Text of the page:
Writer's Notes

Exploring Your Character’s Closet?

By DiAnn Mills

September 10, 2021

Do you grab your readers by the hand and lead them into your character’s closet? What will you and the reader find? Is the character messy? Is the closet organized according to the type of clothing and color? Does it smell? What kind of boots or shoes does the character buy? Are they worn? Purse, backpack, or wallet? What’s their favorite color? Are the shelves layered high with memorabilia or collectibles? Does the character not have a closet?

A writer’s goal is for readers to experience our story vicariously through the characters and form a sympathetic bond. That means all of the assigned traits ensure the character comes alive. One way is to study the items their personal items. Stepping into the character’s closet allows the writer to explore—physically, mentally, and emotionally.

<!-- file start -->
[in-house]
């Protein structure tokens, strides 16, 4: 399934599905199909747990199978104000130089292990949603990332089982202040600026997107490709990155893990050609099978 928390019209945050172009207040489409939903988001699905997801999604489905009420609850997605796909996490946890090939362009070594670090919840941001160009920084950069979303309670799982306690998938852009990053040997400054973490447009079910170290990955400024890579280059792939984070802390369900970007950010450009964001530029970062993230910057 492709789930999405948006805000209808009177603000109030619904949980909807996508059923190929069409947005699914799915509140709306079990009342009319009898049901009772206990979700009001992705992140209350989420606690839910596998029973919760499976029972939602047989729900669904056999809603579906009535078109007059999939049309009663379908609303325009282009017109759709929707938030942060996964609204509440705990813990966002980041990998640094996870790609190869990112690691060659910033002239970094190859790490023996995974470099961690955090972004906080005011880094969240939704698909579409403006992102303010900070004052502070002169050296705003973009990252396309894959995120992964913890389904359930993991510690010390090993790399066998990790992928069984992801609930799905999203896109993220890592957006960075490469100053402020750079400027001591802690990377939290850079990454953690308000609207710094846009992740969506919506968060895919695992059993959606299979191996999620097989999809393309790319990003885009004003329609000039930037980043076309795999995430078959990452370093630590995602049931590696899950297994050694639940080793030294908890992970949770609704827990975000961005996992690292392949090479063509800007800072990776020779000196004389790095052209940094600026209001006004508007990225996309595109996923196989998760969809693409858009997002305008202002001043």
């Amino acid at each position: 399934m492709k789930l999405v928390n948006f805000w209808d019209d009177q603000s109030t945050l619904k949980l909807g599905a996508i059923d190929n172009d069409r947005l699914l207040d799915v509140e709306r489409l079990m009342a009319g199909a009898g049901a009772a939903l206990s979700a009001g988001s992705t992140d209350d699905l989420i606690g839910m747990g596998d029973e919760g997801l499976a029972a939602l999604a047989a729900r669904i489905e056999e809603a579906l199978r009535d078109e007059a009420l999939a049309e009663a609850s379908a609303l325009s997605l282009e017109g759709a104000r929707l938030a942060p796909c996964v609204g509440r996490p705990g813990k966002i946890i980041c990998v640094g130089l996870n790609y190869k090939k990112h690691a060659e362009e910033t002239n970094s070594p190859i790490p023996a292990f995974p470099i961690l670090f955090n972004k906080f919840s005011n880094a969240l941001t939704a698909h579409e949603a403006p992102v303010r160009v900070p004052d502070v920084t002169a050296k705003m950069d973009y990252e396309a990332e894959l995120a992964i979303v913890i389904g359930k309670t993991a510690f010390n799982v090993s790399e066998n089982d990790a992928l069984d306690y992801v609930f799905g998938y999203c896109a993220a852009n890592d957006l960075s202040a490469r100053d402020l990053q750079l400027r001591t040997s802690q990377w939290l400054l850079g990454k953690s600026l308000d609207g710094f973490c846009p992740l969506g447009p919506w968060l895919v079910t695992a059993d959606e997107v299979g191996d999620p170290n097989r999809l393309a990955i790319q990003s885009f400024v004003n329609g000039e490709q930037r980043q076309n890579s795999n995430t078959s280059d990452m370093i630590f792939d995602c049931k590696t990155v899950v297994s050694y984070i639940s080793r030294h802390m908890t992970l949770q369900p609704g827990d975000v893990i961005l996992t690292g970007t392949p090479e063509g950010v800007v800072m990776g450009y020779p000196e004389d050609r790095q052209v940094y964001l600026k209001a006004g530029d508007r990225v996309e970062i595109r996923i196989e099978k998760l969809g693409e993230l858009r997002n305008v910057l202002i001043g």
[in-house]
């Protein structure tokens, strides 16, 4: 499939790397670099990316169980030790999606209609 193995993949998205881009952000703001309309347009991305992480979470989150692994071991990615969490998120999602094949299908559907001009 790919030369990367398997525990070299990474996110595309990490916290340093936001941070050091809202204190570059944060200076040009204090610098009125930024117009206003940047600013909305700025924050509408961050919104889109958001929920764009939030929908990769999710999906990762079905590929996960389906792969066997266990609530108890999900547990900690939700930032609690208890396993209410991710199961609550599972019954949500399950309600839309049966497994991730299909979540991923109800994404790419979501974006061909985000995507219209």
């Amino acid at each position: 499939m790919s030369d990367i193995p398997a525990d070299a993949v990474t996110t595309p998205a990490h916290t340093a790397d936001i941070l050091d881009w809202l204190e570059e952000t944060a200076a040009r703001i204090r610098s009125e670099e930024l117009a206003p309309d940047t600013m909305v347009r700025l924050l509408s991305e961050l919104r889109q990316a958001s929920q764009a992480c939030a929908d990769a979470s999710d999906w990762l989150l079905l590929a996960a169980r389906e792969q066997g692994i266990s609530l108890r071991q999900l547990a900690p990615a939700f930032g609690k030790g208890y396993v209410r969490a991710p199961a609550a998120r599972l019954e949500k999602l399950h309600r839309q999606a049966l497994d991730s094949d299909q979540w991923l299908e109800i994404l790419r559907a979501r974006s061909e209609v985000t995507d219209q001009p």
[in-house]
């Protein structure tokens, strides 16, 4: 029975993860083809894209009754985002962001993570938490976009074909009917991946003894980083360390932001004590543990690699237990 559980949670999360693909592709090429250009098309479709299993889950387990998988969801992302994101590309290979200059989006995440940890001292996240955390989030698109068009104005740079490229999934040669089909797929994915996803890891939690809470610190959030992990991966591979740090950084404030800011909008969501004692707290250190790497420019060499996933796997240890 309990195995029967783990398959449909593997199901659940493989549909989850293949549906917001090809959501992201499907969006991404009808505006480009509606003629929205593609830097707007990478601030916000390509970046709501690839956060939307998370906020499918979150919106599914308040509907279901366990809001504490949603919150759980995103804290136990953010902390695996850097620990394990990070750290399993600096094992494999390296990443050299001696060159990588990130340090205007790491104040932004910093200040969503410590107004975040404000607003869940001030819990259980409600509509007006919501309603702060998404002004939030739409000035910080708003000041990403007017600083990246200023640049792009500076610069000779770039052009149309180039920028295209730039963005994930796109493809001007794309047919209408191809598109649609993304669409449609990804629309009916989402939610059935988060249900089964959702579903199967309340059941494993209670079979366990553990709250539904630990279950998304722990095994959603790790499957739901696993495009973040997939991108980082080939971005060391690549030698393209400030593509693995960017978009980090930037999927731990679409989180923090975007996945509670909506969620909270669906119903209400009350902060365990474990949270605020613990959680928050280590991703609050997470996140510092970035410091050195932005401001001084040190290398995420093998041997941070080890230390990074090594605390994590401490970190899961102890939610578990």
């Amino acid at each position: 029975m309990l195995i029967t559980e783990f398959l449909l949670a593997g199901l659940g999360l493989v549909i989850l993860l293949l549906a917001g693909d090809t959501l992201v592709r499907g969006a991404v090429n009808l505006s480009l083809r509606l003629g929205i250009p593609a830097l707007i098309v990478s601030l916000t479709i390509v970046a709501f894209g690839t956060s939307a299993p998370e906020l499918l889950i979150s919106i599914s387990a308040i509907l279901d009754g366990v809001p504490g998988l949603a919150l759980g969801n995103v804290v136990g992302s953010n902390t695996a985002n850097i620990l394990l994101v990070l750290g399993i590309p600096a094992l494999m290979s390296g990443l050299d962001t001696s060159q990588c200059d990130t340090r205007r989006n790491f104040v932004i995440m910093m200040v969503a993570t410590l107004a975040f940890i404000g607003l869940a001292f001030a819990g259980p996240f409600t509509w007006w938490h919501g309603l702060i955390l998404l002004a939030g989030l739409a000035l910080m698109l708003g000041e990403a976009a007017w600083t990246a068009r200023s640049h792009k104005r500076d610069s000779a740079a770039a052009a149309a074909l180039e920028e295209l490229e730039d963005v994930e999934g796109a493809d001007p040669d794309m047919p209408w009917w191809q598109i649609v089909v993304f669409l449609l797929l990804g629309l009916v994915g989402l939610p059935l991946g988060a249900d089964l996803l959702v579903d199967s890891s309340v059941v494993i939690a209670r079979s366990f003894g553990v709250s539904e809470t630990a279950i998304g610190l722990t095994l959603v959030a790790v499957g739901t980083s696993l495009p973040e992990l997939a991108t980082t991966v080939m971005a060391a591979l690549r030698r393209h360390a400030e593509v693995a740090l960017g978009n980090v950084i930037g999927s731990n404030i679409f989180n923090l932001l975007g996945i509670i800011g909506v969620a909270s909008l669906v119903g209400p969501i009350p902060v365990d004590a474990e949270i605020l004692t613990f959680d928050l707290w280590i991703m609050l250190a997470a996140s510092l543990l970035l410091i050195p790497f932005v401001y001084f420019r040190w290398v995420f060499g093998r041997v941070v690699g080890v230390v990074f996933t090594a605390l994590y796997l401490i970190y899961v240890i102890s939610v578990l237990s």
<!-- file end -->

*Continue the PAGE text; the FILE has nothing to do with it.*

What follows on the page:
Glimpsing the choices made in clothing enlightens the reader to income, values, priorities, personality, and individualism as well as careers and hobbies. Those items are seen, touched, smelled, heard, and sometimes tasted. (A stash of chocolate hidden in a closet sounds good to me.)


Venturing into our character’s mental world after viewing a closet’s contents can reveal motivation, how the character processes life, more about their personality, and the inner secret-world not often visible to others. A character, unless suffering from a mental disorder, will not lie to themselves. The mental workings are a treasure chest of information.


Showing realistic emotions adds credibility to the story. A closet often shows how the character internalizes events and happenings through the seven universal emotions: surprise, fear, anger, sadness, disgust, happiness, and contempt. Study how items are arranged, even hidden.